Today I feel like this:
I feel utterly burdensome today to everyone. I would like a cigarette but I don’t think that will help the problem of me dealing with things on my own (I gave up several months ago). I need to go to the shops but would like to hide away and I can’t stop crying like a little child. It is a very cumbersome day but I should probably cope by being kind to myself – part of which is behaving ‘normally’ and not smoking. It’s much easier to believe you’re a crazy person if you act like one after all. Okay, Take 2 of trying to leave the house. Wish me luck.
Today a funny thing happened. I had been having some flashes of the old anxiety (heart palpitations, nervousness and all that other good stuff) for much of the day but I was able to distance myself from it as a withdrawal symptom. I was also expecting some VERY BIG NEWS so this may have contributed – and no nothing to do with pregnancy thank the lawwwwd. But a rather extraordinary thing happened. I was telling some family about a man I saw in Rome who got his backpack trapped between the doors of the metro. He was very British about it and only tutted and said ‘oh heavens’ or something like that. He only expressed a small ‘phew’ when the doors opened at the next stop – us Brits can be so laconic. And as I was telling it I remembered my partner telling me about a man he saw on the London Underground who got his head stuck in the doors, poor determined soul that he was, and I started laughing uncontrollably. You know that sort of laughter that you get where the more you try to stop the less you’re able to? What made it awkward is that none of my family found the story half as funny as I did. Ah well, someone’s gotta larf at me haven’t they?!
An artist’s impression of my laughter today
It occurred to me later that I couldn’t remember the last time I’d laughed like that, with such an emotion taking hold of me. My medication certainly did not create the emotional numbness that some experience on antidepressants (if this is you then you need to get that checked out by a doctor to examine your dosage – it ain’t supposed to happen). But none of my feelings ever really felt unchecked or out of control – an obvious blessing for someone with anxiety. But now, during this recovery stage, I feel ready to be cut loose and let my brain run wild to examine its own infinite capacity for feeling, and I hope this means laughing as much as crying! Don’t be afraid to let your emotional muscles stretch while you’re still readjusting to new seratonin levels – I know I certainly won’t be.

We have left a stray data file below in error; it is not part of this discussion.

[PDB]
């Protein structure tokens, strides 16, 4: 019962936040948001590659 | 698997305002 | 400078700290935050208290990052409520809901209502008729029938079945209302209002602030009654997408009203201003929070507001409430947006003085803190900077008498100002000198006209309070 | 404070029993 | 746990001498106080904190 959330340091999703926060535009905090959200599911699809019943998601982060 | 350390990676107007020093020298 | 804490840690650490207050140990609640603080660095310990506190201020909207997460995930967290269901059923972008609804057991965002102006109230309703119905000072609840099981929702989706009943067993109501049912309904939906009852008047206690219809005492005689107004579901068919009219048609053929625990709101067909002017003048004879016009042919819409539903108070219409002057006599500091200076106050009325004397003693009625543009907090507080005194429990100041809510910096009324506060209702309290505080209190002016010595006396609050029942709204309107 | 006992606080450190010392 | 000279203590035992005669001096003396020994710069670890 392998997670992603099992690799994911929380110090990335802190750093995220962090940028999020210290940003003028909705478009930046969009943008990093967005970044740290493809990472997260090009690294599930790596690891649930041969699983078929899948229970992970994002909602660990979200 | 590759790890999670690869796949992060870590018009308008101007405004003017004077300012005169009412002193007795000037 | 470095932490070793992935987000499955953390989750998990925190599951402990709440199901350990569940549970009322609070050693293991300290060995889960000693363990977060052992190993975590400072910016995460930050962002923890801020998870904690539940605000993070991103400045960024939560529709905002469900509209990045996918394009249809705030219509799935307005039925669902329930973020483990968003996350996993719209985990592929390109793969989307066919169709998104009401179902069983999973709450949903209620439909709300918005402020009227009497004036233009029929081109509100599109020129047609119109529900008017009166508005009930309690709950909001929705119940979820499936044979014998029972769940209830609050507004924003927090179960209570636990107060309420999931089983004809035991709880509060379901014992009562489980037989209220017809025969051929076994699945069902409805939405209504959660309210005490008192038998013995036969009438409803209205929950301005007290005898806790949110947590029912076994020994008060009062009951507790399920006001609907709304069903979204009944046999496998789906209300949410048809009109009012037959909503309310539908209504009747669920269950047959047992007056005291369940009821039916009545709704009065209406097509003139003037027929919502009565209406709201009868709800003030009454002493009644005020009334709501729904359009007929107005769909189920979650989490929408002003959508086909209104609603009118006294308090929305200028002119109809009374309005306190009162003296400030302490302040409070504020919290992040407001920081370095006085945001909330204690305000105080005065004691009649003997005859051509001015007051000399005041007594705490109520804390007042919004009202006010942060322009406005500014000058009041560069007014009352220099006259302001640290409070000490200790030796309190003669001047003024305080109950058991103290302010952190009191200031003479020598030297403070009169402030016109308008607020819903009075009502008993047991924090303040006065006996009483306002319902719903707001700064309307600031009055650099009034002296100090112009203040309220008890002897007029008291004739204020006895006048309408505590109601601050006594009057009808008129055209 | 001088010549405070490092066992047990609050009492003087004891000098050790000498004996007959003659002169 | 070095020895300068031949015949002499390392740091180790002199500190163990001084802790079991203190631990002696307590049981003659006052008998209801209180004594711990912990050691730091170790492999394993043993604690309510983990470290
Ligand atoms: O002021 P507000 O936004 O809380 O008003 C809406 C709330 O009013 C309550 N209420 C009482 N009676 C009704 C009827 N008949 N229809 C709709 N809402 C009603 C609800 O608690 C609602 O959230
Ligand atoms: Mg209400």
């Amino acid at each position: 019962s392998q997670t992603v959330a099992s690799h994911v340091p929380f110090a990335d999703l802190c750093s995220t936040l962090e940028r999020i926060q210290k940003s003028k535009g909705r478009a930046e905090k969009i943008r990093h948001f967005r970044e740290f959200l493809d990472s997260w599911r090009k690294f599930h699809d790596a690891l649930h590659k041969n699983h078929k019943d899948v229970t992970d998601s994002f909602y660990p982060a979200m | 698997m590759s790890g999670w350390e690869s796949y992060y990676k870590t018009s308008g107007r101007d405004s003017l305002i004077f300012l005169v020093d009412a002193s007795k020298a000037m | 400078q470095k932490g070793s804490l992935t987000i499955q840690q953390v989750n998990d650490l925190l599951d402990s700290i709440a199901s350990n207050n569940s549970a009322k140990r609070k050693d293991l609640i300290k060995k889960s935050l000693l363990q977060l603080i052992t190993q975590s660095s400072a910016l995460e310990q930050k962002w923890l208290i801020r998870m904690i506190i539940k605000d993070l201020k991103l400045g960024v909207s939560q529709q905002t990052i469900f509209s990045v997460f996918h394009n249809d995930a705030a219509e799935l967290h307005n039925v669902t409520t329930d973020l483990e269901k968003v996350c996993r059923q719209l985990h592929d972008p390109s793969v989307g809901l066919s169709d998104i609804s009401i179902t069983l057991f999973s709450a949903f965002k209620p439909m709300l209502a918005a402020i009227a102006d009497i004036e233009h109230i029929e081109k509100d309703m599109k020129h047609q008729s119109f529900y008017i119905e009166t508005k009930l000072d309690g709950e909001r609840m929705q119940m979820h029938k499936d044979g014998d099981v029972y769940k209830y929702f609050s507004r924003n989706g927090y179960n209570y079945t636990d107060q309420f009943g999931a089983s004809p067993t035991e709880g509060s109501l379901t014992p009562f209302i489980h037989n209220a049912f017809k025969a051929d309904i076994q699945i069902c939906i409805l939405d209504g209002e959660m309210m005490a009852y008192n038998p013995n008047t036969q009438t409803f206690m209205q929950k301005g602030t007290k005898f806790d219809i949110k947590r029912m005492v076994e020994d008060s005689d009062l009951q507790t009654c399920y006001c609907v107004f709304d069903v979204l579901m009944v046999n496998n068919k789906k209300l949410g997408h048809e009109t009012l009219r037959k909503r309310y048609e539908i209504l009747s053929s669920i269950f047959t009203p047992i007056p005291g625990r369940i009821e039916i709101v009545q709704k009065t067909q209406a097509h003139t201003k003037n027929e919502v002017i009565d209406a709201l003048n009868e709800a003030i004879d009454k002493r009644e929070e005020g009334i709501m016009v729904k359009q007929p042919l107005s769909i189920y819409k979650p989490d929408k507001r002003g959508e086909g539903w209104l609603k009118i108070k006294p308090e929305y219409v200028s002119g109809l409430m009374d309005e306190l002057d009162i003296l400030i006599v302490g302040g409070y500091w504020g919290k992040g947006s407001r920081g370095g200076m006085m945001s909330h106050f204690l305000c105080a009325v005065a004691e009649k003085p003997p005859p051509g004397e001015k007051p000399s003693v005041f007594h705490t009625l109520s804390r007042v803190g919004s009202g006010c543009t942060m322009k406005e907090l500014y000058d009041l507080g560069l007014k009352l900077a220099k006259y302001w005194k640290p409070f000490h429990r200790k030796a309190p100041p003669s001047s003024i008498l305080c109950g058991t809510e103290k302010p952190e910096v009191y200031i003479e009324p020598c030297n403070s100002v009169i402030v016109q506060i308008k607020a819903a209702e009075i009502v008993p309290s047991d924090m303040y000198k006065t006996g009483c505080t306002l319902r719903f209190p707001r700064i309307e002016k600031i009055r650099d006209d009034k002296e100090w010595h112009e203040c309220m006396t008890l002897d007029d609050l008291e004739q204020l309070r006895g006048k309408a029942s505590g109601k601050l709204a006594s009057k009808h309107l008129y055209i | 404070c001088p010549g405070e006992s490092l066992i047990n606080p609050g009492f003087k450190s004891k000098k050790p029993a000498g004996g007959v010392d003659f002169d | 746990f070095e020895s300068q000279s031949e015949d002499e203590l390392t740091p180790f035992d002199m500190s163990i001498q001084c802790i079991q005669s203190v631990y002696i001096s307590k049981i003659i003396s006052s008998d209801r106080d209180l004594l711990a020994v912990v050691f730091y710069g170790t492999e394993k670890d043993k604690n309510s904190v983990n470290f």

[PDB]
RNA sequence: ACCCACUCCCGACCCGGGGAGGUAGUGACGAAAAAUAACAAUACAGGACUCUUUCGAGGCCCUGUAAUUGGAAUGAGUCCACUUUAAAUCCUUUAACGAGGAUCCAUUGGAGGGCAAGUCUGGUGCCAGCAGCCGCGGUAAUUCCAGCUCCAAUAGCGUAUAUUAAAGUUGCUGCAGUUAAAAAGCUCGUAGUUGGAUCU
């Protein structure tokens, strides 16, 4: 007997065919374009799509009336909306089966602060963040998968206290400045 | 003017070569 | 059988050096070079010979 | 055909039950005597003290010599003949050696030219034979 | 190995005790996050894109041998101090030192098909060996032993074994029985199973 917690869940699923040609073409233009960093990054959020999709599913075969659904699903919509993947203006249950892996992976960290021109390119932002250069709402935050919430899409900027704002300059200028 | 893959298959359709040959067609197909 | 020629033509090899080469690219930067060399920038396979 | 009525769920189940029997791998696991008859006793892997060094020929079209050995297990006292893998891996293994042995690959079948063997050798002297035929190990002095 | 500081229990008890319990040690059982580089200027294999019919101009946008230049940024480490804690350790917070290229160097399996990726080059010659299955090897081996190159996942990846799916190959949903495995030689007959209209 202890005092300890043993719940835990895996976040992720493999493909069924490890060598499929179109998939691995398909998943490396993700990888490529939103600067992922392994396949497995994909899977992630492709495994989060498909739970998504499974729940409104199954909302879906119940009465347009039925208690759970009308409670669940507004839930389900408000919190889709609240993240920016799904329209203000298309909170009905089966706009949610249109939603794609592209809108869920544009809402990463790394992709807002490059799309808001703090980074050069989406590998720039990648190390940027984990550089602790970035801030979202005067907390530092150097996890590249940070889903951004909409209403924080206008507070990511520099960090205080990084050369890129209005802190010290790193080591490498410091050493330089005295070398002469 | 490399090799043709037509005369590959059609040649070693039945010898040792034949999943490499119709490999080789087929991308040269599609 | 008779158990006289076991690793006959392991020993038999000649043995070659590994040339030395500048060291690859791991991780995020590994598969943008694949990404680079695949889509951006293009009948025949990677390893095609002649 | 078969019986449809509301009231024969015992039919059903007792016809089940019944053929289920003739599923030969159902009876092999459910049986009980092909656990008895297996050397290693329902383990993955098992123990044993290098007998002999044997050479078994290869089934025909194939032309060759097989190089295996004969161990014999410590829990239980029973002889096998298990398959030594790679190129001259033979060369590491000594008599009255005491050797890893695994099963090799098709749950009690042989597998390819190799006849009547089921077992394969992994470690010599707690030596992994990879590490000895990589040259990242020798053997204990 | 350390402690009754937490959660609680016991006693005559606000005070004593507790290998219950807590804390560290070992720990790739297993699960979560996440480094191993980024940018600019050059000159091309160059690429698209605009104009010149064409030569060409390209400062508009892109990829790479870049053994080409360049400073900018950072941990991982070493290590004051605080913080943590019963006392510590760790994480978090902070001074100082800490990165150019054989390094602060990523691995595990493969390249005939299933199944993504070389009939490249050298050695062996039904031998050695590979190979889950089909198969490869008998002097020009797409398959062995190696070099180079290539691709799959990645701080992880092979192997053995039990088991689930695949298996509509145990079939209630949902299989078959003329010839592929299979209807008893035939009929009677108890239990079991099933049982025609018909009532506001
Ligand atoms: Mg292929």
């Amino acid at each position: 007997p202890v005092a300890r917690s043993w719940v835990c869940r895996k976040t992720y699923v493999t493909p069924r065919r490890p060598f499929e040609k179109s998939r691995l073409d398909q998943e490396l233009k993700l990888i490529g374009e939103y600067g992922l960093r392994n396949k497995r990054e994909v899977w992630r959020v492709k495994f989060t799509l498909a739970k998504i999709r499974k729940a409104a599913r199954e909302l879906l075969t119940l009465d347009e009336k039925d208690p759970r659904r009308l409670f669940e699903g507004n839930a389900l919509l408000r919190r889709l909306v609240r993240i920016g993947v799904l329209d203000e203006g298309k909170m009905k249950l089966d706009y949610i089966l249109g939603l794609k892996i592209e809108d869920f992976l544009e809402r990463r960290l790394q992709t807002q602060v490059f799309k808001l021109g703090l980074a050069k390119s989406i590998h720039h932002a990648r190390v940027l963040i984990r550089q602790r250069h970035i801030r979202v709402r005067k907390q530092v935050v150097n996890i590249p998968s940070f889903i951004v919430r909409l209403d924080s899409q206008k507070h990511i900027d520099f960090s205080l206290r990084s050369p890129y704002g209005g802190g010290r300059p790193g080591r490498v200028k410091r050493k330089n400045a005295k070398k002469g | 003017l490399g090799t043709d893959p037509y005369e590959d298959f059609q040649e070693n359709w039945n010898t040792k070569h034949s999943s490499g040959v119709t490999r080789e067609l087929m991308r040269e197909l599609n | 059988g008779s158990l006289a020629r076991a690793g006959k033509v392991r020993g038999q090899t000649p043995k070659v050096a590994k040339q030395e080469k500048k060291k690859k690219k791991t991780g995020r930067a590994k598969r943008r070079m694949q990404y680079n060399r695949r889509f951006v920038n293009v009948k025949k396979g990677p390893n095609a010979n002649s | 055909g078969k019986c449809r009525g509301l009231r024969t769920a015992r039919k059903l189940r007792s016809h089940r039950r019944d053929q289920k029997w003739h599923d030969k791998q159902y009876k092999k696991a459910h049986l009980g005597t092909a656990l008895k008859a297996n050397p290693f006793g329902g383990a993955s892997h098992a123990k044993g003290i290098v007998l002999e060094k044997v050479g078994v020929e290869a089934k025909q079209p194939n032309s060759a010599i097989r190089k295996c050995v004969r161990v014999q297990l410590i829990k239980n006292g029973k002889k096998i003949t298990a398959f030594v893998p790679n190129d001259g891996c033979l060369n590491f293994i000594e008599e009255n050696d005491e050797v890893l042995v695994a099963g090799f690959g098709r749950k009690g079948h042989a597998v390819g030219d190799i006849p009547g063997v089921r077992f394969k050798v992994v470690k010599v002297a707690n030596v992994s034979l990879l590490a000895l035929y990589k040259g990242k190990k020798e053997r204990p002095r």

Exactly a week ago I stopped taking the medication I had been prescribed for anxiety, citalopram, and here I’m going to chart what happens as I progress, however large or small.
When I went on the pills they talked so much about side effects that I thought I was going to get a gamut of problems and be completely sexually dysfunctional and vomiting and have insomnia and all sorts of innumerable things. All that really happened was I slept a lot and put on a bit of weight, so in that aspect I was quite lucky compared to others who I know have experienced worse effects. But no one ever mentioned a damn thing about coming off them!
My doctor decided to have me take a pill on alternating days over the period of around a month, and the day when the pills finally ran out was the start of my holiday to Rome (lucky me, yes I know). On the third day of being off the pills, the ‘zaps’ started, a strange and uncomfortably electric shock sensation which varied in size. They were infrequent at first, but gradually became more intense and with smaller gaps inbetween each shock. I googled them and came to all sorts of funny conclusions, that I must be developing epilepsy or was hypersensitive to static electricity in the air. This wasn’t as random as it sounds – I went up Giotto’s bell tower in Florence in a thunderstorm and that just happened to coincide with the worst of them. I thought I was some kind of lightning conductor!
Finally I twigged that maybe it was a symptom of withdrawal and not some freakish sensitivity to the weather where they’d probably make a Channel 4 documentary out of me, and the internet confirmed by suspicions.
The shocks have levelled-off somewhat now and are less uncomfortable after around 4 days of having them, but they are still very exhausting when coupled with light-headedness and dizziness – more side effects. I have been consoling myself by eating a lot of bacon and eggs and cups of tea, which I would seriously recommend to anyone coming off SSRIs. Get your protein, people!
The notorious bell tower – gee thanks, Giotto